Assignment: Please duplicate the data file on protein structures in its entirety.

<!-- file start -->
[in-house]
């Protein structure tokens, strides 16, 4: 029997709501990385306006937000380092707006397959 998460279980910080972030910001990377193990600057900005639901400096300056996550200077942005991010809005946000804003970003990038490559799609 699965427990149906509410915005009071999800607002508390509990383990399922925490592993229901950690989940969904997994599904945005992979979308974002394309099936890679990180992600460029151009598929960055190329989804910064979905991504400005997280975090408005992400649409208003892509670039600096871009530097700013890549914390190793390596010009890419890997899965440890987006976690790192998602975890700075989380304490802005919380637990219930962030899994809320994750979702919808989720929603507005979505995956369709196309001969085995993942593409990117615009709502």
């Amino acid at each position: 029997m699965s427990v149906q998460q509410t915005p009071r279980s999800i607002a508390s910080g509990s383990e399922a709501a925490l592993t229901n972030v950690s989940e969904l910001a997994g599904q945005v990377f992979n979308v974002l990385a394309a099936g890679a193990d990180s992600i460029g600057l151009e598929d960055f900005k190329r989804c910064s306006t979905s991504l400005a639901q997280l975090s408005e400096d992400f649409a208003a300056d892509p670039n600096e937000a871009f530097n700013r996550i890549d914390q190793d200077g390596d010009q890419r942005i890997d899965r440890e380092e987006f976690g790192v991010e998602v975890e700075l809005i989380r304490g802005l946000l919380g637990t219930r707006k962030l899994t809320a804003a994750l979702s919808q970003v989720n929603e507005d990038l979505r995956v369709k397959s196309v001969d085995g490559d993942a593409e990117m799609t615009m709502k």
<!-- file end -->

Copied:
[in-house]
């Protein structure tokens, strides 16, 4: 029997709501990385306006937000380092707006397959 998460279980910080972030910001990377193990600057900005639901400096300056996550200077942005991010809005946000804003970003990038490559799609 699965427990149906509410915005009071999800607002508390509990383990399922925490592993229901950690989940969904997994599904945005992979979308974002394309099936890679990180992600460029151009598929960055190329989804910064979905991504400005997280975090408005992400649409208003892509670039600096871009530097700013890549914390190793390596010009890419890997899965440890987006976690790192998602975890700075989380304490802005919380637990219930962030899994809320994750979702919808989720929603507005979505995956369709196309001969085995993942593409990117615009709502």
């Amino acid at each position: 029997m699965s427990v149906q998460q509410t915005p009071r279980s999800i607002a508390s910080g509990s383990e399922a709501a925490l592993t229901n972030v950690s989940e969904l910001a997994g599904q945005v990377f992979n979308v974002l990385a394309a099936g890679a193990d990180s992600i460029g600057l151009e598929d960055f900005k190329r989804c910064s306006t979905s991504l400005a639901q997280l975090s408005e400096d992400f649409a208003a300056d892509p670039n600096e937000a871009f530097n700013r996550i890549d914390q190793d200077g390596d010009q890419r942005i890997d899965r440890e380092e987006f976690g790192v991010e998602v975890e700075l809005i989380r304490g802005l946000l919380g637990t219930r707006k962030l899994t809320a804003a994750l979702s919808q970003v989720n929603e507005d990038l979505r995956v369709k397959s196309v001969d085995g490559d993942a593409e990117m799609t615009m709502k």